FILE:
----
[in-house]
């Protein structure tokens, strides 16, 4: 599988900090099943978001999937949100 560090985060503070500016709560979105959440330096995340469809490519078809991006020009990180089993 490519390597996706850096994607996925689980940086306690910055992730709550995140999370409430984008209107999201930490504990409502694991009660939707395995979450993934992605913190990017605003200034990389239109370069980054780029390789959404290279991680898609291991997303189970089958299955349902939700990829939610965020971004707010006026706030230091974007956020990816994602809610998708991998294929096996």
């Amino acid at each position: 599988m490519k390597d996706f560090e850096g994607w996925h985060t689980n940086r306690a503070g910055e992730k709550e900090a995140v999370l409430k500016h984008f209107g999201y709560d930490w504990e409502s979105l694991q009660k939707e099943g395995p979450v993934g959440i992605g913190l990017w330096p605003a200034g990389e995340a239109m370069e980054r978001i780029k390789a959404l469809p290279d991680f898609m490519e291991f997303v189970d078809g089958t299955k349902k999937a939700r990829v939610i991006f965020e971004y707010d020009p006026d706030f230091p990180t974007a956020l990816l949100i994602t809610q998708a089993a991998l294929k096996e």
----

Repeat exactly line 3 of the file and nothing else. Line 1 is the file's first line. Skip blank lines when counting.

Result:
């Amino acid at each position: 599988m490519k390597d996706f560090e850096g994607w996925h985060t689980n940086r306690a503070g910055e992730k709550e900090a995140v999370l409430k500016h984008f209107g999201y709560d930490w504990e409502s979105l694991q009660k939707e099943g395995p979450v993934g959440i992605g913190l990017w330096p605003a200034g990389e995340a239109m370069e980054r978001i780029k390789a959404l469809p290279d991680f898609m490519e291991f997303v189970d078809g089958t299955k349902k999937a939700r990829v939610i991006f965020e971004y707010d020009p006026d706030f230091p990180t974007a956020l990816l949100i994602t809610q998708a089993a991998l294929k096996e």